Procmail recipe

Dallman Ross dman at
Sat Jan 24 16:35:49 CET 2009

On Sat, Jan 24, 2009 at 10:03:19AM -0500, Patrick Shanahan wrote:

> * Dallman Ross <dman at> [01-24-09 09:33]:
> > On Sat, Jan 24, 2009 at 09:17:42AM -0500, Patrick Shanahan wrote:
> > > 
> > > # -------------------------------------------------------
> > > :0:
> > > * ^X-BeenThere:.*lolica at
> > > $MAILDIR/
> > > # -------------------------------------------------------
> > 
> > Hi, Patrick,
> > 
> > Well, this approach is a little unusual, for the following
> > reason: MAILDIR, in addition to being a "magic" invocation
> > in procmail to chdir, also represents by the current working
> > directory.  So there is no difference between the folder
> > 
> >
> >   $MAILDIR/
> >  
> > and the folder
> >  
> >
> >   
> Well, please pardon me for being a bit dense here but reading your
> explanation and that offered in the Quick Start,
> leaves me somewhat confused (remember the advancing age).
> Mrs. McGough offers:
> MAILDIR variable  and  maildir format  (which are two completely
> different beasts!)
>     Unfortunately, the word “maildir” is used in (at least) two
>     different ways in the Procmail world. MAILDIR (in all caps) is a
>     Procmail variable that changes Procmail's current working
>     directory and is used to point to the directory where your
>     personal (non-system-spool) mailboxes are stored. For more
>     information about Procmail's MAILDIR variable, see the blinking
>     IMPORTANT note in Step 4 below. Maildir (not in all caps) is the
>     name of a mailbox format. For more information about the maildir
>     mailbox format, see Using maildir format, the maildir man page,
>     and the section below about delivering to a mailbox that is in
>     maildir format. 
> and "Step 4 below"
>     Make sure you replace MAILDIR=$HOME/Msgs with the directory where
>     your personal (non-system-spool) mailboxes are stored and that
>     this directory exists and is writable by your LOGNAME. The MAILDIR
>     variable specifies Procmail's working directory and all relative
>     paths are relative to this directory. 
> Are you saying that $MAILDIR should not be used or that the value of
> $MAILDIR tells procmail to use that value as it's working directory
> and that makes the delivery directory relivant to the cwd making
> $MAILDIR superfluous?
> Or does $MAILDIR (in this case) make it easier for me to read my own
> recipies :^)?

Nancy's explanation seems OK to me.  I think you're making it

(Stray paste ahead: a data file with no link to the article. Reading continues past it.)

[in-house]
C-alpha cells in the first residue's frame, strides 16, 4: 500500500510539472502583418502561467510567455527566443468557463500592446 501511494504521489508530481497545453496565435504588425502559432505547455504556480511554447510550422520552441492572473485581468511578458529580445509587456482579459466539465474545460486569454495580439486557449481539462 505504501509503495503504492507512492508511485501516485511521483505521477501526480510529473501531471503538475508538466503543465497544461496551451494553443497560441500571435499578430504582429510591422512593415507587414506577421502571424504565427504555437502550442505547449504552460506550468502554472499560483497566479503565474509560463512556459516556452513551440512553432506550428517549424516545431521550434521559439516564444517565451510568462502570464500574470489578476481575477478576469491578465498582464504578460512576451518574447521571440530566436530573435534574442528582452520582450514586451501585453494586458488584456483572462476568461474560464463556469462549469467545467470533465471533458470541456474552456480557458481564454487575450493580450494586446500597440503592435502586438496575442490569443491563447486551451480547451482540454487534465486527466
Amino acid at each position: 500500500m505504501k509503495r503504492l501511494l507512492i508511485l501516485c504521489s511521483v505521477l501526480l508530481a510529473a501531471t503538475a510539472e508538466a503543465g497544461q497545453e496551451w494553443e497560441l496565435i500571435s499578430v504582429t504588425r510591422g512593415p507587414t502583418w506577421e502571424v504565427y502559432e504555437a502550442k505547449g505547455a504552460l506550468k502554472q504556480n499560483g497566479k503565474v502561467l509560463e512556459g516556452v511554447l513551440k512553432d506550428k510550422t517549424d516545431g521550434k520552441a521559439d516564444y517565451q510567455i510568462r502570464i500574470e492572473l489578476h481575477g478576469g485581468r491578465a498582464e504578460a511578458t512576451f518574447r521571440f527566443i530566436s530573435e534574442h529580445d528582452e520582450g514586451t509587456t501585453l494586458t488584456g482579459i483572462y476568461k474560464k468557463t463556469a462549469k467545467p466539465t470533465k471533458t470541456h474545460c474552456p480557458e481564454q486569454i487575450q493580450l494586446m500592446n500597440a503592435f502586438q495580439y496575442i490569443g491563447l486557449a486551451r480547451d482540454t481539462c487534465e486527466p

too complicated. :-)  (By the way, I see a couple of typos in my
text to the list, for which I apologize.)  Anyway, basically, 
there are times when using $MAILDIR as a variable in a statement
pre-setting a path is useful to do.  E.g.:


   MAILDIR = $HOME/Mail/Lists    # I've just chdir'd there in procmail,
                                 # presuming, of course, the dir exists

   PLIST = $MAILDIR/procmail
   CLIST = $MAILDIR/csharp

   # do some other stuff in the current working dir in procmail

   MAILDIR = $HOME/Mail/Projects   # now we've chdir'd somewhere else

   # do some other stuff in the current working dir in procmail

   * ^X-BeenThere:.*procmail

   * ^X-BeenThere:.*C-Sharp


That would work fine.  It's not my idea of optimal organization,
since it makes no sense to me to have left the Lists dir and gone
somewhere else but then to have taken a time-out to bother processing
lists; but it would certainly work.  The list messages will be delivered
to folders under $HOME/Mail/Lists/, because that was the value of
MAILDIR at the time I defined PLIST and CLIST.

But now we return to your original suggestion.  There was no preset
variable.  You have procmail acting in real time on the value of
MAILDIR to deliver a message to a folder thereunder.  As we've
stated, MAILDIR is always the current working directory, however.
So it is a useless gesture.  It's sort of like always dialing a
full 10-digit number for all U.S. domestic phone calls, even 
when the numbers are in your local area code.  You can do it, but
it gains you nothing, and presenting the syntax as somehow exemplary
to be used in a How-To tutorial seems, as I said, odd. :-)

Nancy's point in her FAQ was simply that there is a completely
separate animal, the Maildir+ message-storing format, and that
it is not to be confused with the meaning of MAILDIR, the "magic"
variable that also performs a chdir operation, in procmail.

Hope that helps,

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